Preprints
https://doi.org/10.5194/acp-2020-1206
https://doi.org/10.5194/acp-2020-1206

  15 Dec 2020

15 Dec 2020

Review status: a revised version of this preprint is currently under review for the journal ACP.

Assessing the contribution of ENSO and MJO to Australian dust activity based on satellite and ground-based observations

Yan Yu1 and Paul Ginoux2 Yan Yu and Paul Ginoux
  • 1Atmospheric and Oceanic Sciences Program, Princeton University, Princeton, NJ 08540, USA
  • 2NOAA Geophysical Fluid Dynamics Laboratory, Princeton, NJ 08540, USA

Abstract. Despite Australian dust's critical role in the regional climate and surrounding marine ecosystems, the controlling factors of the spatio-temporal variations of Australian dust are not fully understood. Here we assess the connections between observed spatial-temporal variations of Australian dust with key modes of large-scale climate variability, namely the El Niño-Southern Oscillation (ENSO) and Madden-Julian Oscillation (MJO). Multiple dust observations from Aerosol Robotic Network (AERONET), weather stations, and satellite instruments, namely the Moderate Resolution Imaging Spectroradiometer (MODIS) and Multi-angle Imaging SpectroRadiometer (MISR) are examined. The assessed multiple dust observations consistently identify the natural and agricultural dust hotspots in Australia, including the Lake Eyre Basin, Lake Torrens Basin, Lake Frome Basin, Simpson Desert, Barwon-Darling Basin, Riverina, Barkly Tableland, and lee side of the Great Diving Range, as well as a country-wide, austral spring-to-summer peak in dust activity. Our regression analysis of observed dust optical depth (DOD) upon an ocean Niño index confirms previous model-based finding on the enhanced dust activity in southern and eastern Australia during the subsequent austral spring and summer dust season following the strengthening of austral wintertime El Niño. Our analysis further indicates the modulation of the ENSO-dust relationship with the MJO phases. During sequential MJO phases, the dust-active center moves from west to east associated with the eastward propagation of MJO, with maximum enhancement in dust activity at about 120° E, 130° E, and 140° E corresponding to MJO phases 1–2, 3–4, and 5–6, respectively. MJO phases 3–6 are favorable for enhanced ENSO modulation of dust activity, especially the occurrence of extreme dust events, in southeastern Australia, currently hypothesized to be attributed to the interaction between MJO-induced anomalies in convection and wind and ENSO-induced anomalies in soil moisture and vegetation.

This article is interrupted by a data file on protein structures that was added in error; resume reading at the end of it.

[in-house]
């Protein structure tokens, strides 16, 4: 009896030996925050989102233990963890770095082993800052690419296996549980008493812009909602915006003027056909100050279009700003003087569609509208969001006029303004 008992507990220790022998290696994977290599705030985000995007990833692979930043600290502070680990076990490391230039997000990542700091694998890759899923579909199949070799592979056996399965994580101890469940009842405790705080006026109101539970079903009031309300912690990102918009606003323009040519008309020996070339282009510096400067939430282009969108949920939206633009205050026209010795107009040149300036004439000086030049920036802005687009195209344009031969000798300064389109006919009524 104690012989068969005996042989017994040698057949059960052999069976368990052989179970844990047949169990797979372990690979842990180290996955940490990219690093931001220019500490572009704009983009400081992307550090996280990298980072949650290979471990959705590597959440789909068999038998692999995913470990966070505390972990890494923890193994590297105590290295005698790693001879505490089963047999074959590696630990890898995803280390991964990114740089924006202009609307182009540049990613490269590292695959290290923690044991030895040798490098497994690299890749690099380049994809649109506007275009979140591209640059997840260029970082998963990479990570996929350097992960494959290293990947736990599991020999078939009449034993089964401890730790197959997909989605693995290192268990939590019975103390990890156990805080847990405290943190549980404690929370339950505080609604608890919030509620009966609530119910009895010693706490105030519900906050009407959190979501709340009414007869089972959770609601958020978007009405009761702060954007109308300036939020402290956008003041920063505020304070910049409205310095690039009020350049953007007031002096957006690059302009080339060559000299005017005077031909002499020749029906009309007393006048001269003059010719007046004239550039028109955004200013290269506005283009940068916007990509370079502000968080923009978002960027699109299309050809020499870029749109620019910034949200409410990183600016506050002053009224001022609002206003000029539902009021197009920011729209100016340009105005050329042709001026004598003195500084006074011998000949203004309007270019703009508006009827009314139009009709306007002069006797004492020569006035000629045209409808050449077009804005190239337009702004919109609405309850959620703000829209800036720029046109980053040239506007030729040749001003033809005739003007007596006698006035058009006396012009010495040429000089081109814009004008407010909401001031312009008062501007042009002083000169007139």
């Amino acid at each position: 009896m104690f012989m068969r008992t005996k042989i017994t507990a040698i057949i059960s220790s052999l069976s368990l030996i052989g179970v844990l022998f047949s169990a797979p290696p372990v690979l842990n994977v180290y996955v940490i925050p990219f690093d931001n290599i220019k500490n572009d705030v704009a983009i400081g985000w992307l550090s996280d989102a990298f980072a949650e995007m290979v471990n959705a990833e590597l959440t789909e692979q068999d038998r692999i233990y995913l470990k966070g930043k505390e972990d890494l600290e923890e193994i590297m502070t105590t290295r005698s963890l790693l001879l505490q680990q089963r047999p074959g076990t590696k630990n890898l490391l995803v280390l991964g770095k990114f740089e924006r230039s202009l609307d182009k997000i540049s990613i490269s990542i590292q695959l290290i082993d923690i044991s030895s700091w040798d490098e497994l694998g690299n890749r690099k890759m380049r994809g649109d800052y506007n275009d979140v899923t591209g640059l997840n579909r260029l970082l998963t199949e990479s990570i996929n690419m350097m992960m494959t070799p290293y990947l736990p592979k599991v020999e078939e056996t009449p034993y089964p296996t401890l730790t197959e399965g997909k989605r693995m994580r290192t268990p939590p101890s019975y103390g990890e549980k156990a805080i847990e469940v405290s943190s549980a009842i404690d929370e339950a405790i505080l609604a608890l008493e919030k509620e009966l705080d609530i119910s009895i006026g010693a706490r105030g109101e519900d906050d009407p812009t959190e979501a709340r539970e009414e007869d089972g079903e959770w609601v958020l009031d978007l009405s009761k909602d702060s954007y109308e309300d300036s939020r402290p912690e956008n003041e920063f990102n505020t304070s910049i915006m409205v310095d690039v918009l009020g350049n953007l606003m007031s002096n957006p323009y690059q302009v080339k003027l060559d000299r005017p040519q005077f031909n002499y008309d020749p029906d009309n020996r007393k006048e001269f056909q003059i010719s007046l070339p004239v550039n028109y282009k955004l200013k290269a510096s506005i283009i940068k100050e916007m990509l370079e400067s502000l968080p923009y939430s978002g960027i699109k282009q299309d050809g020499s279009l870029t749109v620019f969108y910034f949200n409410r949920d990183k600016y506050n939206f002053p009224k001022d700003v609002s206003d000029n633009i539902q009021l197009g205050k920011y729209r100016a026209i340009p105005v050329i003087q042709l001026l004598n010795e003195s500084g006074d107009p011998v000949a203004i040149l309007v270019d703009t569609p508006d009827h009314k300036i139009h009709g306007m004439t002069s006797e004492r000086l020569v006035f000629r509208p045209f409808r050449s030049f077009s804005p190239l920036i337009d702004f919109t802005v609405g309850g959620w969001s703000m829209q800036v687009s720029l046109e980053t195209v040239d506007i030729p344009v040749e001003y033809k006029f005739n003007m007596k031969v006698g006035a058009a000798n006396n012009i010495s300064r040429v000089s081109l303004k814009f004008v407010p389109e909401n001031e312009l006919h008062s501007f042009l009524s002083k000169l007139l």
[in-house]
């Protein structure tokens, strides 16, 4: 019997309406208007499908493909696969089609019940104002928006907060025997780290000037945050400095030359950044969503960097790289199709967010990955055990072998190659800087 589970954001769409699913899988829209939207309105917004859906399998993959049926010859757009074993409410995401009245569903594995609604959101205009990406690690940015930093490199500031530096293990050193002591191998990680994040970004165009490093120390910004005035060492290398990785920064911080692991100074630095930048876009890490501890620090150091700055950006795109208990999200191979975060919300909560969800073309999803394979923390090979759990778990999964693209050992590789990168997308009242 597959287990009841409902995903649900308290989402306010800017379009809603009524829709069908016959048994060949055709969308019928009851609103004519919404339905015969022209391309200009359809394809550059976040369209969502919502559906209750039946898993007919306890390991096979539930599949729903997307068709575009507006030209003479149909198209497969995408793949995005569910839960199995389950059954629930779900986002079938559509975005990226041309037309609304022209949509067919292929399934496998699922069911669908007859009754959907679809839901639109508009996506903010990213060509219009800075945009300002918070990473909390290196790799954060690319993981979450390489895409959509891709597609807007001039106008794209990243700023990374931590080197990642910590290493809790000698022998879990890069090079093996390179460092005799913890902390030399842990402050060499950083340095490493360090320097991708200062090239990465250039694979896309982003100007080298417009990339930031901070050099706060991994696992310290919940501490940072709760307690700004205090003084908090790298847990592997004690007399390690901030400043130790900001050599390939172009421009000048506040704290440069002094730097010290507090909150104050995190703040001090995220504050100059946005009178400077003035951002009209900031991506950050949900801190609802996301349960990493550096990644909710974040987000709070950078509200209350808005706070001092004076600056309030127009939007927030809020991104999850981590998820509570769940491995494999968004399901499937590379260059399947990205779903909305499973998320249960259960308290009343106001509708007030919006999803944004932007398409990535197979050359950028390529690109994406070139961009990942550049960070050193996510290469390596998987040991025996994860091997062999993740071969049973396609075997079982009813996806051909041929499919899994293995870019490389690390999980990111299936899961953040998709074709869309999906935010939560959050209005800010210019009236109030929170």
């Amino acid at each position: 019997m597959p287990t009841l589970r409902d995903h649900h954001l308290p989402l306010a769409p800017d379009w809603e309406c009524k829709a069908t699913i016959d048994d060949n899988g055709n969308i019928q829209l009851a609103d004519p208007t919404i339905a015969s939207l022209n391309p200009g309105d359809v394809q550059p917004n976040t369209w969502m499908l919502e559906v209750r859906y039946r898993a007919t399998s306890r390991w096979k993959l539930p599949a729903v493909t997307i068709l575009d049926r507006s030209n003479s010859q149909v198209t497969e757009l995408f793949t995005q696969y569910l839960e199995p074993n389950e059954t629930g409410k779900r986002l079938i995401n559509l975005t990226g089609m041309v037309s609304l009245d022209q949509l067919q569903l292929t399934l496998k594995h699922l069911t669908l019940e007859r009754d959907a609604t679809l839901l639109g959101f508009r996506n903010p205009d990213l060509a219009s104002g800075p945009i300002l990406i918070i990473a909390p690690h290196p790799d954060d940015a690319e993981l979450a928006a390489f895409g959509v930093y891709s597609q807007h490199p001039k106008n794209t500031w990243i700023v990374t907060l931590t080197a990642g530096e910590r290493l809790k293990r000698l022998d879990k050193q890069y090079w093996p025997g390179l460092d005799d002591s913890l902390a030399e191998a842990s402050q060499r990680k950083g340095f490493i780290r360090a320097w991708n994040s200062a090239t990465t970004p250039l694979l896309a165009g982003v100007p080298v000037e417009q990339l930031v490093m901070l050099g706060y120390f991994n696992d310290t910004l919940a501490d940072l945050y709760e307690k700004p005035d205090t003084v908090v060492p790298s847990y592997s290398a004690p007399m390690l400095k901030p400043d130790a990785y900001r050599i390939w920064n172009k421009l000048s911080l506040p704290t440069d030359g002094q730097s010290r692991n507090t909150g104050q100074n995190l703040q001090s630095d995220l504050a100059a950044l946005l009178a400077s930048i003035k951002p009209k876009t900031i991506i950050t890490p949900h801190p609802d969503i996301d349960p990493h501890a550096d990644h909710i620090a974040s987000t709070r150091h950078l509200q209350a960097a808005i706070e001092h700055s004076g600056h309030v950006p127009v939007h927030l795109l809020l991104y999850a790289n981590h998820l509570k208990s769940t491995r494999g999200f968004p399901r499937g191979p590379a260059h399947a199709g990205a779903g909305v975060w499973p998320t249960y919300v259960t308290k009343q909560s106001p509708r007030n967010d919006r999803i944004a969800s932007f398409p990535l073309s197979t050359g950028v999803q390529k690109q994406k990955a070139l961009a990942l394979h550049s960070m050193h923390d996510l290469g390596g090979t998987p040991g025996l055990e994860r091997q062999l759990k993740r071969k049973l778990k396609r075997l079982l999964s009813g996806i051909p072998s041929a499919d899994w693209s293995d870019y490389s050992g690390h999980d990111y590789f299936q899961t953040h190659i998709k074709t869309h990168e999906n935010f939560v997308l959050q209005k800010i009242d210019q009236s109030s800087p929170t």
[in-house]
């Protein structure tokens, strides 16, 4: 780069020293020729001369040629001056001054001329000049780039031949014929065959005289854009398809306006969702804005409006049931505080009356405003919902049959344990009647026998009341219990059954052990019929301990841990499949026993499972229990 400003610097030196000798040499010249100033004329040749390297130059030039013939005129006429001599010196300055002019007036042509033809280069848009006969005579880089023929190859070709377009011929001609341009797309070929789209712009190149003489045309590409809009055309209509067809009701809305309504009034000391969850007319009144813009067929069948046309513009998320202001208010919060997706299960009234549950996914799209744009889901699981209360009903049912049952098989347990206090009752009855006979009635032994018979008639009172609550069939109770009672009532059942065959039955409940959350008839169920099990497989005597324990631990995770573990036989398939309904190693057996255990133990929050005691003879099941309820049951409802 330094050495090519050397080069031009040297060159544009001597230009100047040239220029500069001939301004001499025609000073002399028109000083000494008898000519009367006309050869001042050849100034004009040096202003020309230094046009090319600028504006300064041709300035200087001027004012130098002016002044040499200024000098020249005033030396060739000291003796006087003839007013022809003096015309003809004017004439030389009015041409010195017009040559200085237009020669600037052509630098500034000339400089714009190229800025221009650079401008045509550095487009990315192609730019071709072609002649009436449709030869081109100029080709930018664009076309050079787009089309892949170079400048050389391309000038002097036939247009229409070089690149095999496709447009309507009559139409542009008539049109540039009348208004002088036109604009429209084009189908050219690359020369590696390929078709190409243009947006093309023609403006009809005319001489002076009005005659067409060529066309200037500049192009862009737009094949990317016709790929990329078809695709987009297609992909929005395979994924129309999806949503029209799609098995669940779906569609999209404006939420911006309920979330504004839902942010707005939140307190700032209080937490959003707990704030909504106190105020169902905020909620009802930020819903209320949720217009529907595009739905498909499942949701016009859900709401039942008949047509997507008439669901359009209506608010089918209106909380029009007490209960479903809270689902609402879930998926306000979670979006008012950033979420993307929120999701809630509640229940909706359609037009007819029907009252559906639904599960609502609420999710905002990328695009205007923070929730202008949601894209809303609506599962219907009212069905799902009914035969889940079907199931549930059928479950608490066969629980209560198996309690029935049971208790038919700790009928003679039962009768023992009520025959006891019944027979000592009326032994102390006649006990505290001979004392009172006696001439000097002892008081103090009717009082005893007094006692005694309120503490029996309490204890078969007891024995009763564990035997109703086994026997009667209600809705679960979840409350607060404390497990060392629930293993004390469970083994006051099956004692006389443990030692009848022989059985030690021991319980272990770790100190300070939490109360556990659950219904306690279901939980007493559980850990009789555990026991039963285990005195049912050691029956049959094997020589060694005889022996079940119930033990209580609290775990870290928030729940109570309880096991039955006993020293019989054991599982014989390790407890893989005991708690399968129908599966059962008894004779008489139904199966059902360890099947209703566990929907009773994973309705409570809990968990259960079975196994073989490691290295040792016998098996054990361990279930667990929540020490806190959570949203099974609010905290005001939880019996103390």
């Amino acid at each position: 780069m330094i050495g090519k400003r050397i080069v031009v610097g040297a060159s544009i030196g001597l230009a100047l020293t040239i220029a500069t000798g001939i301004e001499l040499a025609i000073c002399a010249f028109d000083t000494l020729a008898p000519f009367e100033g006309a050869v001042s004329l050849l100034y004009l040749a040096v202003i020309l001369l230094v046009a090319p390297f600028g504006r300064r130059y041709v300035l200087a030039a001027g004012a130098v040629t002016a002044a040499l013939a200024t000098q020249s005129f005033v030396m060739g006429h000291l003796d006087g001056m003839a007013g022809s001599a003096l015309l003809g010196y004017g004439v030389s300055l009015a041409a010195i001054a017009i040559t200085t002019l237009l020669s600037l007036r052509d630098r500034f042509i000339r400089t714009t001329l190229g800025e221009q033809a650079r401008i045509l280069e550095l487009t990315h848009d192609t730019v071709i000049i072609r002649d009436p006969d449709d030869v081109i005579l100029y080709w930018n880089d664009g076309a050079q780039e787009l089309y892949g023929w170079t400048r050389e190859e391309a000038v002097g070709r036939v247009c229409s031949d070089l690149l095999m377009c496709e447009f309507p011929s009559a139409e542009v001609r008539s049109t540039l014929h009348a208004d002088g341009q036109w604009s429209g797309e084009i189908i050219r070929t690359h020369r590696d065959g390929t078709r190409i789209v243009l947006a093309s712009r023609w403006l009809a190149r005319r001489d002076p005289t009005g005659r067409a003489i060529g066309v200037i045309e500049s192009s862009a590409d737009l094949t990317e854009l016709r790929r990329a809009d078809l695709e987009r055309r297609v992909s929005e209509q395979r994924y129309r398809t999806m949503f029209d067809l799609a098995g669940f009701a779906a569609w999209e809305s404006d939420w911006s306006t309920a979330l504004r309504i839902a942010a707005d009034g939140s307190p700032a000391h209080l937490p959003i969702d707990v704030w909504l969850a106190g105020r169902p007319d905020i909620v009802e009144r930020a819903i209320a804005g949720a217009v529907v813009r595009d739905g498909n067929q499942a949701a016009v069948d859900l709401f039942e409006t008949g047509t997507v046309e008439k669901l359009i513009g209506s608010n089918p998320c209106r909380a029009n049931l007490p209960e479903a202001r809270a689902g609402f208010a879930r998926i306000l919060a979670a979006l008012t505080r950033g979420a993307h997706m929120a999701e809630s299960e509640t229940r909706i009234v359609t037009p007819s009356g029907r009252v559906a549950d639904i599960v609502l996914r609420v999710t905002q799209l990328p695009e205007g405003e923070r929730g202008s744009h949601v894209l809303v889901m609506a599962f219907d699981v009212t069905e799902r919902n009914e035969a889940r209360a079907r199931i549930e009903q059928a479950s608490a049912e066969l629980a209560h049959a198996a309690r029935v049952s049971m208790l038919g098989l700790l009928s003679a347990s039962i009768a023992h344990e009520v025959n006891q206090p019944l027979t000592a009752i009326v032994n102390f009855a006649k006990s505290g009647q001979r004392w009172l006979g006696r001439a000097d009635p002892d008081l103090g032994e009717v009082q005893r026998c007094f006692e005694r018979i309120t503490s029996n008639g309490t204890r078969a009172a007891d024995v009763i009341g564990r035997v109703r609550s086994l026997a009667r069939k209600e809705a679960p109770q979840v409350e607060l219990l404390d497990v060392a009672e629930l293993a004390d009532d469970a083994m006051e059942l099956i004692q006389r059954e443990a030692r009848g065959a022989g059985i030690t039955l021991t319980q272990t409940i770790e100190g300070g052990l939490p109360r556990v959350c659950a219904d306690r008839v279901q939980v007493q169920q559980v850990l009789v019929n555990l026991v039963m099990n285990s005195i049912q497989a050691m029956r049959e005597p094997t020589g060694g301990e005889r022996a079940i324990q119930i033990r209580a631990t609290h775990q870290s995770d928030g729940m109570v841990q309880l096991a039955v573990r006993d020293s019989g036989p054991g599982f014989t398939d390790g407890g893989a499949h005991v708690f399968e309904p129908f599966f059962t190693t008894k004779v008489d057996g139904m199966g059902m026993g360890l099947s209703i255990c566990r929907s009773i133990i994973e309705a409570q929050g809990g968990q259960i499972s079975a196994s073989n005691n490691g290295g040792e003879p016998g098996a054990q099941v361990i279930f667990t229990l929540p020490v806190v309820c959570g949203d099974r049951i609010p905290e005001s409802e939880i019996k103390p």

Yan Yu and Paul Ginoux

 
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Status: final response (author comments only)
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Yan Yu and Paul Ginoux

Yan Yu and Paul Ginoux

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Short summary
Despite Australian dust's critical role in the regional climate and surrounding marine ecosystems, the controlling factors of its spatio-temporal variations are not fully understood. This study establishes the connection between large-scale climate variability and regional dust emission, leading to a better understanding of the spatio-temporal variation in dust activity and improved prediction of dust's climate and ecological influences.
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